December 10. A fight took place between seven or eight United States gunboats on the Rappahannock River, above Port Royal, Va., and the rebel shore batteries. At the commencement of the fight, the gunboat Teazer succeeded in bringing out two schooners which were within range of the rebel guns. The firing lasted for nearly three hours, when the rebels' guns were silenced. The fleet lay off all night and reopened in the morning, but no reply was made Two of the gunboats were struck several times, killing one man and wounding three. The town of Plymouth, N. C., garrisoned by a small force of Union troops, was this day captured by a body of rebels, and partially burned. The U. S. gunboat Southfield, Captain C. W. F. Behm, lying in the stream opposite the town, was also attacked; but, after being considerably damaged she escaped. The schooner Alitia, with thirteen bales of cotton on board, was this day captured by the United States gunboat Sagamore, while attempting to
March 6. The ship Star of Peace was captured and burned by the rebel privateer Florida, under the command of Captain J. N. Maffit.--General Hunter in command of the Department of the South, from his headquarters at Port Royal, S. C., issued an order drafting for garrison duty all the able-bodied negroes in his department, not otherwise employed in the service of the National government.--General Orders, No. 17.
March 29. The schooner Nettie was captured by the United States steamer South-Carolina, about twenty-five miles cast of Port Royal, with a cargo consisting of cotton, mostly damaged.--A party of blockade runners was captured at Poplar Hill Creek, Md., by a detachment of the First Maryland regiment, under the command of Lieutenant J. L. Williams. A detachment of the Sixth Illinois cavalry, under the command of Colonel Loomis, while encamped near Somerville, Tenn, were surprised by a large force of rebel guerrillas under Colonel Richardson, but after a desperate conflict, in which the National party had over forty of their number killed and wounded, the rebels were beaten off and retreated.--Chicago Times. Early this morning the National pickets in the vicinity of Williamsburgh, Va., were attacked by an overwhelming number of rebel cavalry, killing two, wounding six--including Lieutenant Wingel, of the Fifth Pennsylvania, in command of the pickets — and taking three pris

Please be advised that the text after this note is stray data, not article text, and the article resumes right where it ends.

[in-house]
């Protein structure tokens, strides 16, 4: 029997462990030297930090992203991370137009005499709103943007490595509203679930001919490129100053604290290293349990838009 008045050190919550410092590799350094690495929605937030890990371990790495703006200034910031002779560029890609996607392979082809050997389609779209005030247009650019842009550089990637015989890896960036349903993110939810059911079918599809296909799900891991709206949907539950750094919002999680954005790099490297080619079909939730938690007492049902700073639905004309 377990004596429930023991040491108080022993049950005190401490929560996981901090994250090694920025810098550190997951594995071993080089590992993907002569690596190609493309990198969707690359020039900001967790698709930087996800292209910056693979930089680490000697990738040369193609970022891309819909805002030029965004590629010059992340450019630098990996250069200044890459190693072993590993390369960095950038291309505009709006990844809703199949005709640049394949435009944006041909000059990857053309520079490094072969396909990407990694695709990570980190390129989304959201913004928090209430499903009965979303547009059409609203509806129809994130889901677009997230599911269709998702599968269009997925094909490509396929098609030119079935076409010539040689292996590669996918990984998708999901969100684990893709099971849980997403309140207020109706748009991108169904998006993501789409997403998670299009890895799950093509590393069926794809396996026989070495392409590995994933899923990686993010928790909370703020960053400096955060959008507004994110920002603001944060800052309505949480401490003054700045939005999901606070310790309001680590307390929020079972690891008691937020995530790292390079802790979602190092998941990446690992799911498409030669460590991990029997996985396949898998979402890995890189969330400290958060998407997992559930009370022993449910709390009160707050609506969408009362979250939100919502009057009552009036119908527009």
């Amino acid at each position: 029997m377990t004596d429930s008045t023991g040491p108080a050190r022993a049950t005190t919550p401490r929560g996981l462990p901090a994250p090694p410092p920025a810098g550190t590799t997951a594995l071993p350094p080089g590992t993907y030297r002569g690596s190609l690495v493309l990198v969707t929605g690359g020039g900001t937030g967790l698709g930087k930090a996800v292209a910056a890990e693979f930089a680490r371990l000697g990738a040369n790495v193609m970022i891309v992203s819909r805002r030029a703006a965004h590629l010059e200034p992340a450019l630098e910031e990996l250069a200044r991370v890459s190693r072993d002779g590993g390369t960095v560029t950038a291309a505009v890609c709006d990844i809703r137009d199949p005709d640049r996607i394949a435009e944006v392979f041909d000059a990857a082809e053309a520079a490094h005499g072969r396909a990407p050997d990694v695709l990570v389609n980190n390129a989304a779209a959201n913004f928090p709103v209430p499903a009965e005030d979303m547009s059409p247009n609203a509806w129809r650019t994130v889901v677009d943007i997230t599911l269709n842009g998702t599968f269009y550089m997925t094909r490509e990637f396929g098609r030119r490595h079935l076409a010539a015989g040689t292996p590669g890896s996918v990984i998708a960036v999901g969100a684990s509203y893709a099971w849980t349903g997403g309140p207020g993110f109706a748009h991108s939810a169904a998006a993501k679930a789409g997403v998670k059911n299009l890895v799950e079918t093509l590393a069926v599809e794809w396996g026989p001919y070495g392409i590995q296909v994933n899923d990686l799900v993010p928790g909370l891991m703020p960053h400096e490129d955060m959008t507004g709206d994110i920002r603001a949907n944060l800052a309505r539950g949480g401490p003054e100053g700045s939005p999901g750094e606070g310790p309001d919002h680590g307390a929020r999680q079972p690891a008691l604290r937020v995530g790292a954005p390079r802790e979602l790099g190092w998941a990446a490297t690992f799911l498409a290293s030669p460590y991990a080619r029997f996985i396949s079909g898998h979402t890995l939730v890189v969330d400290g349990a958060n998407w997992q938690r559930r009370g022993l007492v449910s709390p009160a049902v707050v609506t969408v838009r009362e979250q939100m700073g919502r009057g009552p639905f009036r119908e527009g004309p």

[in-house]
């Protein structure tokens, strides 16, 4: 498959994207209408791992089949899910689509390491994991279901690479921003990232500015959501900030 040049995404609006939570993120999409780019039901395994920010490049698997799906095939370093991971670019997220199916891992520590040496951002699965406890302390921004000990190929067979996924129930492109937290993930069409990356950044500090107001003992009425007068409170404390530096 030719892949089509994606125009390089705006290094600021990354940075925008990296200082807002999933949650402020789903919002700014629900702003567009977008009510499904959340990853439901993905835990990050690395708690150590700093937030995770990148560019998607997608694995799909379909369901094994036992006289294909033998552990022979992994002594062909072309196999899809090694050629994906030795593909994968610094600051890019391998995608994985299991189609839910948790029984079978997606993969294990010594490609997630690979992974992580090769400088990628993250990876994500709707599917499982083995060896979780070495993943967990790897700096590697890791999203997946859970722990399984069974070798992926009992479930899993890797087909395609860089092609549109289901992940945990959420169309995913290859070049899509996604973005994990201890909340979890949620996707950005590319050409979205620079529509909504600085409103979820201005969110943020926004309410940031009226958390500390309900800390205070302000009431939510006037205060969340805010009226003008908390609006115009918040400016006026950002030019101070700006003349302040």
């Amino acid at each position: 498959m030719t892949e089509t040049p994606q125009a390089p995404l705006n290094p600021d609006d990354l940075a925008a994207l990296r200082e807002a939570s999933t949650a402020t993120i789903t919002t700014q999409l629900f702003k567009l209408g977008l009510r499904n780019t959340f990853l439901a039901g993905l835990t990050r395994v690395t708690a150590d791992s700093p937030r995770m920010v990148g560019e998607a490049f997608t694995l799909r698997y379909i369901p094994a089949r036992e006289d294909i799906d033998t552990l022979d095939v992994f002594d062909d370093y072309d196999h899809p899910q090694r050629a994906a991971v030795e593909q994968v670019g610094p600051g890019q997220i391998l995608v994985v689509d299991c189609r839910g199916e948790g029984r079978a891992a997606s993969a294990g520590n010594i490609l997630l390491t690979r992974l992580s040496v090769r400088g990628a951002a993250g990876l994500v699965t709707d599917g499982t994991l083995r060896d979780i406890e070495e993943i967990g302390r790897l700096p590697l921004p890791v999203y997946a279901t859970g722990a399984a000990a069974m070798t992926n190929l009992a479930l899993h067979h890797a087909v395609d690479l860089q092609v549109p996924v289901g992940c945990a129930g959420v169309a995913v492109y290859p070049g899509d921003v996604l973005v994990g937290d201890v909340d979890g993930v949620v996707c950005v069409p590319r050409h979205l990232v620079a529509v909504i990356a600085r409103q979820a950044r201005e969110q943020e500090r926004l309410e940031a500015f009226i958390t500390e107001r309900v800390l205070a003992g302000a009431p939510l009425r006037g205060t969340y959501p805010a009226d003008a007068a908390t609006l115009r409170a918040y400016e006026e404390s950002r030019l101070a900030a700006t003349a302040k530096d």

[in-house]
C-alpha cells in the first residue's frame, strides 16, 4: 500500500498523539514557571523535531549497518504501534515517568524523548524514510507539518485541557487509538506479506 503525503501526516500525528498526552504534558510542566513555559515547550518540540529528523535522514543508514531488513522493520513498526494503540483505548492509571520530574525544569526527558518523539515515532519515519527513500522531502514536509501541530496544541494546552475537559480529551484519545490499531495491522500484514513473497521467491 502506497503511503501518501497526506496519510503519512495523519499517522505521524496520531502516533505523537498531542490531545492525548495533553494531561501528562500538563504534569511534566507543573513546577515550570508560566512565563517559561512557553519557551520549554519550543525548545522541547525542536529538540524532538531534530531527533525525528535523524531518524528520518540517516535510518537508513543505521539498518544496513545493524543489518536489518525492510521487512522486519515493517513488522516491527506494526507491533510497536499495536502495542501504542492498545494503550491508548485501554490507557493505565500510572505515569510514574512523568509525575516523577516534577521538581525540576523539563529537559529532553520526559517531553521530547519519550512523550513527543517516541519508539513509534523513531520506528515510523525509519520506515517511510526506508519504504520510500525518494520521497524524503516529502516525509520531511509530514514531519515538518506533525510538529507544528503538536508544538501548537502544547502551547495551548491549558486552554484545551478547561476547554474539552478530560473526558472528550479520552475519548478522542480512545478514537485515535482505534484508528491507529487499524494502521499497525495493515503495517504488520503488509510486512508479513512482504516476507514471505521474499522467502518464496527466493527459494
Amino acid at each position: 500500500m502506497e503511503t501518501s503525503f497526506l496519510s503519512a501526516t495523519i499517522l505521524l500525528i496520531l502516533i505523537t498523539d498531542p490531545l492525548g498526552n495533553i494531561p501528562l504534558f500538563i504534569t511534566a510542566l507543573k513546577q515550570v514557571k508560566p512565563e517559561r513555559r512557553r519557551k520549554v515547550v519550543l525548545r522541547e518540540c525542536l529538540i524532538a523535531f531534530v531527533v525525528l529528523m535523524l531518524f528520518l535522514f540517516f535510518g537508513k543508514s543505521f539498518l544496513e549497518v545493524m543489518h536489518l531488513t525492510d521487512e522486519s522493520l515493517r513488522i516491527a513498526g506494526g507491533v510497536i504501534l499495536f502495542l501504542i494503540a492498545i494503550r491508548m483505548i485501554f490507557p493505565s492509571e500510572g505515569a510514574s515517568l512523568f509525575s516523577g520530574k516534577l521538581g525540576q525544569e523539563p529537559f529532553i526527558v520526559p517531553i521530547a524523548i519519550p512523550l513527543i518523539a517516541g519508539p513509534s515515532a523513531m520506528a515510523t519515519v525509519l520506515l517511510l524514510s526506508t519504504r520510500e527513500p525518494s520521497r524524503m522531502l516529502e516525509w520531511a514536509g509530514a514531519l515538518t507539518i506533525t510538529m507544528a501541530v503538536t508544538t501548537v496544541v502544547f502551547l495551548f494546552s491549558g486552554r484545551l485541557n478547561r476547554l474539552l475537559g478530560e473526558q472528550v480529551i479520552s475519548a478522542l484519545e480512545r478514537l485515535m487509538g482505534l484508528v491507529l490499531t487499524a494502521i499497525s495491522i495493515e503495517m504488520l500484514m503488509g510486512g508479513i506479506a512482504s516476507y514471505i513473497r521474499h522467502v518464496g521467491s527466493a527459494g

April 22. Tompkinsville, Ky., was visited by a party of rebels who burned the court-house and several other buildings in the place and killed five Union men.--Two regiments of the First army corps of thc army of the Potomac, marched to Port Conway, crossed the river to Port Royal on pontoons, and captured a rebel mail and took several prisoners.--New York Times. The rebel steamer Ellen was this day captured by a party of Union troops in a small bayou in the vicinity of the Courtableau, La.--(Doc. 171.) Seven men belonging to the Eighth regiment of Missouri cavalry who were captured on the nineteenth by a band of rebel guerrillas in Dallas County, having been carried to Cedar County, Mo., were stripped of their clothing and inhumanly shot. Immediately after this, the guerrillas proceeded to the house of Obadiah Smith, a Baptist minister in Cedar County, and on his attempting to escape they shot him.--St. Louis Democrat. The cargo of the steamer Wave (destroyed by